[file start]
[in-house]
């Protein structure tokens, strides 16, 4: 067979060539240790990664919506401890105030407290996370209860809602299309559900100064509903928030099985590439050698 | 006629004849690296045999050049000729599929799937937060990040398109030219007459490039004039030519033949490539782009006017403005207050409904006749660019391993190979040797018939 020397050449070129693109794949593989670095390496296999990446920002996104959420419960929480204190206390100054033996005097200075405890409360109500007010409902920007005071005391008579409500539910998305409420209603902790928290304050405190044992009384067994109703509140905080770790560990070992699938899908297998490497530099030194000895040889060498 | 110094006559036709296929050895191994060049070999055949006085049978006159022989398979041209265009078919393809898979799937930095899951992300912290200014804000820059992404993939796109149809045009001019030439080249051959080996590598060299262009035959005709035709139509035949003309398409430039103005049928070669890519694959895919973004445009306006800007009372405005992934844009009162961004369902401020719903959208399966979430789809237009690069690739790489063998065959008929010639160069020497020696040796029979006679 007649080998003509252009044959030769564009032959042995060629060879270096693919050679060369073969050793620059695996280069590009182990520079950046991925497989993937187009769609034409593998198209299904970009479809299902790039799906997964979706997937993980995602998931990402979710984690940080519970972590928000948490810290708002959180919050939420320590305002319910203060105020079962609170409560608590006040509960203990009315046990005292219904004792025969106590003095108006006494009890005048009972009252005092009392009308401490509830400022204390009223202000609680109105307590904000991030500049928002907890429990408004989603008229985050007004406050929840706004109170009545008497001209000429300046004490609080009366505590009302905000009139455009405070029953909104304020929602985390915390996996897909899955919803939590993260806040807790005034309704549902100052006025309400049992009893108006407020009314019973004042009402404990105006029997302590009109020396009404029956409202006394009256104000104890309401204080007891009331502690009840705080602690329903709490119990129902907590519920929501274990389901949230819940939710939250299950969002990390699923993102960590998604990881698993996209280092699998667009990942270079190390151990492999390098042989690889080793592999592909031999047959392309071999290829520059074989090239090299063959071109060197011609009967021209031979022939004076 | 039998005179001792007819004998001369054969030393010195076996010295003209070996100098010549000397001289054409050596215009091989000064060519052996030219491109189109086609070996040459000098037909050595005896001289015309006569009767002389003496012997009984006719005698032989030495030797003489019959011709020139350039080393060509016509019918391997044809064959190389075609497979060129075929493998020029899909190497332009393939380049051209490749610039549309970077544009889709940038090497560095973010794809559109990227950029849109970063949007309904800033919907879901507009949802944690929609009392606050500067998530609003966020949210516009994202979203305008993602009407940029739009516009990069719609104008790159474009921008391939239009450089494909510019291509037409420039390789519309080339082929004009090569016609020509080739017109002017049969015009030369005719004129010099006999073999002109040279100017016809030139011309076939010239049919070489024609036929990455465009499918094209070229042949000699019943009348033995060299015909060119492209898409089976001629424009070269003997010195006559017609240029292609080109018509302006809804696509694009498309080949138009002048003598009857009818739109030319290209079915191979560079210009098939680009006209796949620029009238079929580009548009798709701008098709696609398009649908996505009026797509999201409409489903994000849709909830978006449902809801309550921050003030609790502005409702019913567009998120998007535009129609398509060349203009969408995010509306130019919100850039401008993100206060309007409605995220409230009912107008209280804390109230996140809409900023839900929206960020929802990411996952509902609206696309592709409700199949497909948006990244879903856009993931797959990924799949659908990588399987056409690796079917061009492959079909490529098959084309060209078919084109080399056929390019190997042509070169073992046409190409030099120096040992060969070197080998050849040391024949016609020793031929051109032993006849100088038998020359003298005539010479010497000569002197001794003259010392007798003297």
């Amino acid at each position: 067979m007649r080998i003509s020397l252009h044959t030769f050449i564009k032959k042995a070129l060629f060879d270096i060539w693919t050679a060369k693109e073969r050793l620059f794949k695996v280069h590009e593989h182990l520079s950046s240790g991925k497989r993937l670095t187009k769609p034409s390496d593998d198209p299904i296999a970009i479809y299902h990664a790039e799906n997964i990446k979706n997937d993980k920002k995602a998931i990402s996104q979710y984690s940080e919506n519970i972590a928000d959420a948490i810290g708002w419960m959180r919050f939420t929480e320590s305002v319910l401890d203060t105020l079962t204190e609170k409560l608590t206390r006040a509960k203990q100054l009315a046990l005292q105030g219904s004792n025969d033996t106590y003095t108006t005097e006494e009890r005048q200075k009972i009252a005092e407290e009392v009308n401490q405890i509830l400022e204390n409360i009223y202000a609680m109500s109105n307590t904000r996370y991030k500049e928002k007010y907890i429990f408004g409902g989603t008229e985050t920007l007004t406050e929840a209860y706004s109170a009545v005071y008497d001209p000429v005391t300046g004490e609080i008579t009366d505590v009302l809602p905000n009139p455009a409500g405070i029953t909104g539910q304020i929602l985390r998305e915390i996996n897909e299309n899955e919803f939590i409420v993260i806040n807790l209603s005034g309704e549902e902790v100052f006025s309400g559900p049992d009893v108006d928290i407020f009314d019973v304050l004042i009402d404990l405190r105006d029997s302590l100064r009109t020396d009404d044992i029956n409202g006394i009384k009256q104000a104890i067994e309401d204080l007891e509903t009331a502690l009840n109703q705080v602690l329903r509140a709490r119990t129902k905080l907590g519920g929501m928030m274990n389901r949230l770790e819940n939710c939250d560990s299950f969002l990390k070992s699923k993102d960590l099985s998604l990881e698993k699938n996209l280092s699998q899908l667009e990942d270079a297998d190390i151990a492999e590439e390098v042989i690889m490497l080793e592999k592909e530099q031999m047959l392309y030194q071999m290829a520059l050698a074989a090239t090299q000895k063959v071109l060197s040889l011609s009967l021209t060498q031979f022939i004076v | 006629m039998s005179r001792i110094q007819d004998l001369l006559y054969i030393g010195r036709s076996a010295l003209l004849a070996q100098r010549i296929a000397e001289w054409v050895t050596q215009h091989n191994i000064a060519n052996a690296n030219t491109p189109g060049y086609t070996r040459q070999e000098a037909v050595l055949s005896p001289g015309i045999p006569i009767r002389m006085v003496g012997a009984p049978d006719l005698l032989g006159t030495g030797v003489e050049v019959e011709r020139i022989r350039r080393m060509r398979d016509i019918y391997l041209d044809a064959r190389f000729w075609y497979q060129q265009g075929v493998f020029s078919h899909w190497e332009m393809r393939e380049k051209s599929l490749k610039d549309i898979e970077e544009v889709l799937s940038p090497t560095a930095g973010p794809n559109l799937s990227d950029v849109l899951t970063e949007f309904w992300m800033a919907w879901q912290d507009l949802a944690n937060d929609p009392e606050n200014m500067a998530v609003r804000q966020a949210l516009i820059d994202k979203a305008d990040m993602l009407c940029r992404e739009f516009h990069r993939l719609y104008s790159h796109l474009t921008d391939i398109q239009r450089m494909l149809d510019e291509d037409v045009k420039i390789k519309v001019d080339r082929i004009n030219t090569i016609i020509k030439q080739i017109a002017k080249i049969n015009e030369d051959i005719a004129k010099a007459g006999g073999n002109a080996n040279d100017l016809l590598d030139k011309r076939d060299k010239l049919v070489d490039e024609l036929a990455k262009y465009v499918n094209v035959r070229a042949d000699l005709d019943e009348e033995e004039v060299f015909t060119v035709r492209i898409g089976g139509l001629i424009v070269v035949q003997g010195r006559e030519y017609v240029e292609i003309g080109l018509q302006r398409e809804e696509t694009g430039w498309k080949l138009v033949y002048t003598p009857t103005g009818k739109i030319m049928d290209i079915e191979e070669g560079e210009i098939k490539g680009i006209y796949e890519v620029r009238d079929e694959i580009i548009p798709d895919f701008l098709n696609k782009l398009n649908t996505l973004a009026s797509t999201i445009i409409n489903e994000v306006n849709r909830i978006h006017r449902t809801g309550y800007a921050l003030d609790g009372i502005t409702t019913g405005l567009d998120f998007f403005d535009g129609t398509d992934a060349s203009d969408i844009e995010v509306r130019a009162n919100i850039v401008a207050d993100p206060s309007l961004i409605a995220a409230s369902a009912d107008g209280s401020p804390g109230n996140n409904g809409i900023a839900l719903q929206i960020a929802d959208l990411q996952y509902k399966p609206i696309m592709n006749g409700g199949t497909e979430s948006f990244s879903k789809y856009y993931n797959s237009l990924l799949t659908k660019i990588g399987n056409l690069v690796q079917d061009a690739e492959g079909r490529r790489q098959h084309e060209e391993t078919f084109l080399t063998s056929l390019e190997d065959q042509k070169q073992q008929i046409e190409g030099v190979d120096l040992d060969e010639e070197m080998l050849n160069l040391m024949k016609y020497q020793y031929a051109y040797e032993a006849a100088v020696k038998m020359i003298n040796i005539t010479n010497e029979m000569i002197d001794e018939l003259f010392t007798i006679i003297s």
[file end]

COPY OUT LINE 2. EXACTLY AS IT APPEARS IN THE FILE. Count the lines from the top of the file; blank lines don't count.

């Protein structure tokens, strides 16, 4: 067979060539240790990664919506401890105030407290996370209860809602299309559900100064509903928030099985590439050698 | 006629004849690296045999050049000729599929799937937060990040398109030219007459490039004039030519033949490539782009006017403005207050409904006749660019391993190979040797018939 020397050449070129693109794949593989670095390496296999990446920002996104959420419960929480204190206390100054033996005097200075405890409360109500007010409902920007005071005391008579409500539910998305409420209603902790928290304050405190044992009384067994109703509140905080770790560990070992699938899908297998490497530099030194000895040889060498 | 110094006559036709296929050895191994060049070999055949006085049978006159022989398979041209265009078919393809898979799937930095899951992300912290200014804000820059992404993939796109149809045009001019030439080249051959080996590598060299262009035959005709035709139509035949003309398409430039103005049928070669890519694959895919973004445009306006800007009372405005992934844009009162961004369902401020719903959208399966979430789809237009690069690739790489063998065959008929010639160069020497020696040796029979006679 007649080998003509252009044959030769564009032959042995060629060879270096693919050679060369073969050793620059695996280069590009182990520079950046991925497989993937187009769609034409593998198209299904970009479809299902790039799906997964979706997937993980995602998931990402979710984690940080519970972590928000948490810290708002959180919050939420320590305002319910203060105020079962609170409560608590006040509960203990009315046990005292219904004792025969106590003095108006006494009890005048009972009252005092009392009308401490509830400022204390009223202000609680109105307590904000991030500049928002907890429990408004989603008229985050007004406050929840706004109170009545008497001209000429300046004490609080009366505590009302905000009139455009405070029953909104304020929602985390915390996996897909899955919803939590993260806040807790005034309704549902100052006025309400049992009893108006407020009314019973004042009402404990105006029997302590009109020396009404029956409202006394009256104000104890309401204080007891009331502690009840705080602690329903709490119990129902907590519920929501274990389901949230819940939710939250299950969002990390699923993102960590998604990881698993996209280092699998667009990942270079190390151990492999390098042989690889080793592999592909031999047959392309071999290829520059074989090239090299063959071109060197011609009967021209031979022939004076 | 039998005179001792007819004998001369054969030393010195076996010295003209070996100098010549000397001289054409050596215009091989000064060519052996030219491109189109086609070996040459000098037909050595005896001289015309006569009767002389003496012997009984006719005698032989030495030797003489019959011709020139350039080393060509016509019918391997044809064959190389075609497979060129075929493998020029899909190497332009393939380049051209490749610039549309970077544009889709940038090497560095973010794809559109990227950029849109970063949007309904800033919907879901507009949802944690929609009392606050500067998530609003966020949210516009994202979203305008993602009407940029739009516009990069719609104008790159474009921008391939239009450089494909510019291509037409420039390789519309080339082929004009090569016609020509080739017109002017049969015009030369005719004129010099006999073999002109040279100017016809030139011309076939010239049919070489024609036929990455465009499918094209070229042949000699019943009348033995060299015909060119492209898409089976001629424009070269003997010195006559017609240029292609080109018509302006809804696509694009498309080949138009002048003598009857009818739109030319290209079915191979560079210009098939680009006209796949620029009238079929580009548009798709701008098709696609398009649908996505009026797509999201409409489903994000849709909830978006449902809801309550921050003030609790502005409702019913567009998120998007535009129609398509060349203009969408995010509306130019919100850039401008993100206060309007409605995220409230009912107008209280804390109230996140809409900023839900929206960020929802990411996952509902609206696309592709409700199949497909948006990244879903856009993931797959990924799949659908990588399987056409690796079917061009492959079909490529098959084309060209078919084109080399056929390019190997042509070169073992046409190409030099120096040992060969070197080998050849040391024949016609020793031929051109032993006849100088038998020359003298005539010479010497000569002197001794003259010392007798003297």